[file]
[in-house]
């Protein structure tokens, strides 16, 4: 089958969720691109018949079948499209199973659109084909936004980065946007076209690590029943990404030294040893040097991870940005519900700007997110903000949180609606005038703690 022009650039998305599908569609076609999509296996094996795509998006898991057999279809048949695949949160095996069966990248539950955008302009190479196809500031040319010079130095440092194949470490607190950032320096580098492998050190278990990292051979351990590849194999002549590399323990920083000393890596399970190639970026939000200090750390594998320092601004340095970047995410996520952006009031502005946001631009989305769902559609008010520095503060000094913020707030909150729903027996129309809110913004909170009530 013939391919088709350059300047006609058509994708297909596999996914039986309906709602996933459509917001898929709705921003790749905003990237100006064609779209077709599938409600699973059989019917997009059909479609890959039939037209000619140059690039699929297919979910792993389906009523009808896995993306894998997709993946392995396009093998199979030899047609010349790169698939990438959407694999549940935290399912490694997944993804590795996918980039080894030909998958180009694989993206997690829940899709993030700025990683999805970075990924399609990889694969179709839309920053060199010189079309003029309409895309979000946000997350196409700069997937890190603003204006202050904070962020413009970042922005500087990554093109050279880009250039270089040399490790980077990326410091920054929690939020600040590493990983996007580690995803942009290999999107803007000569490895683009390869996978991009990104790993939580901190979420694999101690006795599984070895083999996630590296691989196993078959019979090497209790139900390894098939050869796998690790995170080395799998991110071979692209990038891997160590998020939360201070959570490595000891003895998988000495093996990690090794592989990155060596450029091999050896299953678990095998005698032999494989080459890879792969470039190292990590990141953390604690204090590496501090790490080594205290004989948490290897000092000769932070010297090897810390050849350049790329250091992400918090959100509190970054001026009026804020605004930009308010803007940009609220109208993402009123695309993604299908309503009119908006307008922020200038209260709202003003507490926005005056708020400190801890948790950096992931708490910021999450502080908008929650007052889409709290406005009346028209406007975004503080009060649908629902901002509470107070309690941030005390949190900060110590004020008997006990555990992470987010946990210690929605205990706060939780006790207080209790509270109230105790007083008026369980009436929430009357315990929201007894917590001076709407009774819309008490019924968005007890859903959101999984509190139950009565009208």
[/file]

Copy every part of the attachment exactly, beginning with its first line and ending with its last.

[in-house]
């Protein structure tokens, strides 16, 4: 089958969720691109018949079948499209199973659109084909936004980065946007076209690590029943990404030294040893040097991870940005519900700007997110903000949180609606005038703690 022009650039998305599908569609076609999509296996094996795509998006898991057999279809048949695949949160095996069966990248539950955008302009190479196809500031040319010079130095440092194949470490607190950032320096580098492998050190278990990292051979351990590849194999002549590399323990920083000393890596399970190639970026939000200090750390594998320092601004340095970047995410996520952006009031502005946001631009989305769902559609008010520095503060000094913020707030909150729903027996129309809110913004909170009530 013939391919088709350059300047006609058509994708297909596999996914039986309906709602996933459509917001898929709705921003790749905003990237100006064609779209077709599938409600699973059989019917997009059909479609890959039939037209000619140059690039699929297919979910792993389906009523009808896995993306894998997709993946392995396009093998199979030899047609010349790169698939990438959407694999549940935290399912490694997944993804590795996918980039080894030909998958180009694989993206997690829940899709993030700025990683999805970075990924399609990889694969179709839309920053060199010189079309003029309409895309979000946000997350196409700069997937890190603003204006202050904070962020413009970042922005500087990554093109050279880009250039270089040399490790980077990326410091920054929690939020600040590493990983996007580690995803942009290999999107803007000569490895683009390869996978991009990104790993939580901190979420694999101690006795599984070895083999996630590296691989196993078959019979090497209790139900390894098939050869796998690790995170080395799998991110071979692209990038891997160590998020939360201070959570490595000891003895998988000495093996990690090794592989990155060596450029091999050896299953678990095998005698032999494989080459890879792969470039190292990590990141953390604690204090590496501090790490080594205290004989948490290897000092000769932070010297090897810390050849350049790329250091992400918090959100509190970054001026009026804020605004930009308010803007940009609220109208993402009123695309993604299908309503009119908006307008922020200038209260709202003003507490926005005056708020400190801890948790950096992931708490910021999450502080908008929650007052889409709290406005009346028209406007975004503080009060649908629902901002509470107070309690941030005390949190900060110590004020008997006990555990992470987010946990210690929605205990706060939780006790207080209790509270109230105790007083008026369980009436929430009357315990929201007894917590001076709407009774819309008490019924968005007890859903959101999984509190139950009565009208």